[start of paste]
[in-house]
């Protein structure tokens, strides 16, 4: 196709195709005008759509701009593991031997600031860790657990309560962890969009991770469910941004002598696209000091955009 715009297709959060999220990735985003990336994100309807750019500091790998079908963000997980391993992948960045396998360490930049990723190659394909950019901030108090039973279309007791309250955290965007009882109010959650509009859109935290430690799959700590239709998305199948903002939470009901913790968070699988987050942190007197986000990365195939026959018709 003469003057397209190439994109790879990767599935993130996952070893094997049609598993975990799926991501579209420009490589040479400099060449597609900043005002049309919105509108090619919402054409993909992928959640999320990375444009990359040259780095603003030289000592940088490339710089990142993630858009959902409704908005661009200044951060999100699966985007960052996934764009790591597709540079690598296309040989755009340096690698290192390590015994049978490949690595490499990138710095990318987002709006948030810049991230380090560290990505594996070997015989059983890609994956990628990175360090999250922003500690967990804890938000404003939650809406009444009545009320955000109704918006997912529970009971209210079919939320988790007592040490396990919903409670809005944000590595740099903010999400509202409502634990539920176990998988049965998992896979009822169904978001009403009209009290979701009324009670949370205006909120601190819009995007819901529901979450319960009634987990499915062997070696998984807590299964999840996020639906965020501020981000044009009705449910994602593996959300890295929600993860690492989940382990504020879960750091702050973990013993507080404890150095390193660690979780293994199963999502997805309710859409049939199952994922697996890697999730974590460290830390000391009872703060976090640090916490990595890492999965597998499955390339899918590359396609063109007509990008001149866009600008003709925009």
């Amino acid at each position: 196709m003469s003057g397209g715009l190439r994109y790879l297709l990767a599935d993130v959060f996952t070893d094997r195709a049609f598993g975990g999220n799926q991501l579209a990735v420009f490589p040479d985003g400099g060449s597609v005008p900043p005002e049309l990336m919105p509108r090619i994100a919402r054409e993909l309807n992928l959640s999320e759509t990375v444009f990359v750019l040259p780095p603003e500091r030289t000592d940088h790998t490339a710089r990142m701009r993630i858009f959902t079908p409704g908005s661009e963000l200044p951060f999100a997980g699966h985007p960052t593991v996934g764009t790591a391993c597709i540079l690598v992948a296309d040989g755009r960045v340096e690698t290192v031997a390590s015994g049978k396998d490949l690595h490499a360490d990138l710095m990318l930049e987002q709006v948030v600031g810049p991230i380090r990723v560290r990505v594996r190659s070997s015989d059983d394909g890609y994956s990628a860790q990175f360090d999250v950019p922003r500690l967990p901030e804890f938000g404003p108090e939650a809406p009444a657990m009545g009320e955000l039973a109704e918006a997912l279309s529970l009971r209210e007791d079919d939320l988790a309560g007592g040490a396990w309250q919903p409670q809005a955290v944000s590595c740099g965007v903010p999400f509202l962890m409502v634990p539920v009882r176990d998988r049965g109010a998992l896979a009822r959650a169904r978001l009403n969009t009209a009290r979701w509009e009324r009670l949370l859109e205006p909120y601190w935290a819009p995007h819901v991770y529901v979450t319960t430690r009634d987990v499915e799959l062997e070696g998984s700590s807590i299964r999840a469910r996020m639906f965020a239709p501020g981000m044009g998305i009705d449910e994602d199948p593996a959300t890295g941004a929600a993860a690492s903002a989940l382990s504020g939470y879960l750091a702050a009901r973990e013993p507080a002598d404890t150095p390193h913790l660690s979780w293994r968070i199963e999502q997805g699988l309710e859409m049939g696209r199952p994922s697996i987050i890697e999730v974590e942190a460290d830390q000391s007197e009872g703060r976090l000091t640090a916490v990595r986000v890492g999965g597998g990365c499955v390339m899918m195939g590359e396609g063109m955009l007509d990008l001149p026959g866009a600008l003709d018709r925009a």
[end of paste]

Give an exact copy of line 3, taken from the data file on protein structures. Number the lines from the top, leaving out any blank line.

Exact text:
């Amino acid at each position: 196709m003469s003057g397209g715009l190439r994109y790879l297709l990767a599935d993130v959060f996952t070893d094997r195709a049609f598993g975990g999220n799926q991501l579209a990735v420009f490589p040479d985003g400099g060449s597609v005008p900043p005002e049309l990336m919105p509108r090619i994100a919402r054409e993909l309807n992928l959640s999320e759509t990375v444009f990359v750019l040259p780095p603003e500091r030289t000592d940088h790998t490339a710089r990142m701009r993630i858009f959902t079908p409704g908005s661009e963000l200044p951060f999100a997980g699966h985007p960052t593991v996934g764009t790591a391993c597709i540079l690598v992948a296309d040989g755009r960045v340096e690698t290192v031997a390590s015994g049978k396998d490949l690595h490499a360490d990138l710095m990318l930049e987002q709006v948030v600031g810049p991230i380090r990723v560290r990505v594996r190659s070997s015989d059983d394909g890609y994956s990628a860790q990175f360090d999250v950019p922003r500690l967990p901030e804890f938000g404003p108090e939650a809406p009444a657990m009545g009320e955000l039973a109704e918006a997912l279309s529970l009971r209210e007791d079919d939320l988790a309560g007592g040490a396990w309250q919903p409670q809005a955290v944000s590595c740099g965007v903010p999400f509202l962890m409502v634990p539920v009882r176990d998988r049965g109010a998992l896979a009822r959650a169904r978001l009403n969009t009209a009290r979701w509009e009324r009670l949370l859109e205006p909120y601190w935290a819009p995007h819901v991770y529901v979450t319960t430690r009634d987990v499915e799959l062997e070696g998984s700590s807590i299964r999840a469910r996020m639906f965020a239709p501020g981000m044009g998305i009705d449910e994602d199948p593996a959300t890295g941004a929600a993860a690492s903002a989940l382990s504020g939470y879960l750091a702050a009901r973990e013993p507080a002598d404890t150095p390193h913790l660690s979780w293994r968070i199963e999502q997805g699988l309710e859409m049939g696209r199952p994922s697996i987050i890697e999730v974590e942190a460290d830390q000391s007197e009872g703060r976090l000091t640090a916490v990595r986000v890492g999965g597998g990365c499955v390339m899918m195939g590359e396609g063109m955009l007509d990008l001149p026959g866009a600008l003709d018709r925009a």